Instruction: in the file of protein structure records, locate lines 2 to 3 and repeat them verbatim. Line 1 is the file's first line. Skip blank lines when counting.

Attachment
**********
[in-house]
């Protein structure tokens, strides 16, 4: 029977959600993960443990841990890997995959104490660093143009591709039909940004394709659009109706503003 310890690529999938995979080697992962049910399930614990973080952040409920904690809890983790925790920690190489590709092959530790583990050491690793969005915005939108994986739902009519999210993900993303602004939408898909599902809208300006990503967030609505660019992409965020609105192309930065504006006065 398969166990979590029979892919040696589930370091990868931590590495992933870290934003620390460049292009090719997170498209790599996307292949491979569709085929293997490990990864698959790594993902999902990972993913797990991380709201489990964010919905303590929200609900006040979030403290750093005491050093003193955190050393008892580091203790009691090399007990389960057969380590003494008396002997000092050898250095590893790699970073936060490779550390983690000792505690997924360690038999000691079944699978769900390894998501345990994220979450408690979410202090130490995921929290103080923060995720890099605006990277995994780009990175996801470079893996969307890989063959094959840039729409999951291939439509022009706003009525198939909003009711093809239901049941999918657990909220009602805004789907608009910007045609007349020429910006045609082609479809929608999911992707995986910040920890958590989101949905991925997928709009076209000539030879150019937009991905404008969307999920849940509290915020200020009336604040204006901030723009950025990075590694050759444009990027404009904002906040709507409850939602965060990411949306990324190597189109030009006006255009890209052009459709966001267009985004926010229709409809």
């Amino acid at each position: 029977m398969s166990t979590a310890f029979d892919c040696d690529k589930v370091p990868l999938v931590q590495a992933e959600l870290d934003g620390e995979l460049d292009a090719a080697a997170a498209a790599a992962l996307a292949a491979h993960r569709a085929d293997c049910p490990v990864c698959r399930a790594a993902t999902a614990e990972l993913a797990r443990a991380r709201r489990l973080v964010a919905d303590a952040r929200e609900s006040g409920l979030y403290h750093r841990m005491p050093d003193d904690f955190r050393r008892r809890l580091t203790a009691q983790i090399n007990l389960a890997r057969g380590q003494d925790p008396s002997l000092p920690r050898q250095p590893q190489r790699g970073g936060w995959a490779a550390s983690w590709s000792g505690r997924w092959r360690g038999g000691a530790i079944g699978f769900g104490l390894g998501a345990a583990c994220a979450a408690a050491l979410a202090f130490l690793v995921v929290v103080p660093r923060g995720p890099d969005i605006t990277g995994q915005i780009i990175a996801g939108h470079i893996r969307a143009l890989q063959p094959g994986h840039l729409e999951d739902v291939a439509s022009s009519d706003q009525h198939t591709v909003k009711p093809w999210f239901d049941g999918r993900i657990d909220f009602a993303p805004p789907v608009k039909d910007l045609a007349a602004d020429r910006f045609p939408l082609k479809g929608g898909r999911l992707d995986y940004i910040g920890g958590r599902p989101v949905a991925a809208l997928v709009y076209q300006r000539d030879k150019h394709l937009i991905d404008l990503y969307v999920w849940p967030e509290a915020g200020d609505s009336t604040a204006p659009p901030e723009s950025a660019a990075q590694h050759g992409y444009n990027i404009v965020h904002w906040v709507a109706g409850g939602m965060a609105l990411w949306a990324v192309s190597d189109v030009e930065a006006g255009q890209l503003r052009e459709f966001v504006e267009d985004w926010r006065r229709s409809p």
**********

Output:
């Protein structure tokens, strides 16, 4: 029977959600993960443990841990890997995959104490660093143009591709039909940004394709659009109706503003 310890690529999938995979080697992962049910399930614990973080952040409920904690809890983790925790920690190489590709092959530790583990050491690793969005915005939108994986739902009519999210993900993303602004939408898909599902809208300006990503967030609505660019992409965020609105192309930065504006006065 398969166990979590029979892919040696589930370091990868931590590495992933870290934003620390460049292009090719997170498209790599996307292949491979569709085929293997490990990864698959790594993902999902990972993913797990991380709201489990964010919905303590929200609900006040979030403290750093005491050093003193955190050393008892580091203790009691090399007990389960057969380590003494008396002997000092050898250095590893790699970073936060490779550390983690000792505690997924360690038999000691079944699978769900390894998501345990994220979450408690979410202090130490995921929290103080923060995720890099605006990277995994780009990175996801470079893996969307890989063959094959840039729409999951291939439509022009706003009525198939909003009711093809239901049941999918657990909220009602805004789907608009910007045609007349020429910006045609082609479809929608999911992707995986910040920890958590989101949905991925997928709009076209000539030879150019937009991905404008969307999920849940509290915020200020009336604040204006901030723009950025990075590694050759444009990027404009904002906040709507409850939602965060990411949306990324190597189109030009006006255009890209052009459709966001267009985004926010229709409809």
């Amino acid at each position: 029977m398969s166990t979590a310890f029979d892919c040696d690529k589930v370091p990868l999938v931590q590495a992933e959600l870290d934003g620390e995979l460049d292009a090719a080697a997170a498209a790599a992962l996307a292949a491979h993960r569709a085929d293997c049910p490990v990864c698959r399930a790594a993902t999902a614990e990972l993913a797990r443990a991380r709201r489990l973080v964010a919905d303590a952040r929200e609900s006040g409920l979030y403290h750093r841990m005491p050093d003193d904690f955190r050393r008892r809890l580091t203790a009691q983790i090399n007990l389960a890997r057969g380590q003494d925790p008396s002997l000092p920690r050898q250095p590893q190489r790699g970073g936060w995959a490779a550390s983690w590709s000792g505690r997924w092959r360690g038999g000691a530790i079944g699978f769900g104490l390894g998501a345990a583990c994220a979450a408690a050491l979410a202090f130490l690793v995921v929290v103080p660093r923060g995720p890099d969005i605006t990277g995994q915005i780009i990175a996801g939108h470079i893996r969307a143009l890989q063959p094959g994986h840039l729409e999951d739902v291939a439509s022009s009519d706003q009525h198939t591709v909003k009711p093809w999210f239901d049941g999918r993900i657990d909220f009602a993303p805004p789907v608009k039909d910007l045609a007349a602004d020429r910006f045609p939408l082609k479809g929608g898909r999911l992707d995986y940004i910040g920890g958590r599902p989101v949905a991925a809208l997928v709009y076209q300006r000539d030879k150019h394709l937009i991905d404008l990503y969307v999920w849940p967030e509290a915020g200020d609505s009336t604040a204006p659009p901030e723009s950025a660019a990075q590694h050759g992409y444009n990027i404009v965020h904002w906040v709507a109706g409850g939602m965060a609105l990411w949306a990324v192309s190597d189109v030009e930065a006006g255009q890209l503003r052009e459709f966001v504006e267009d985004w926010r006065r229709s409809p």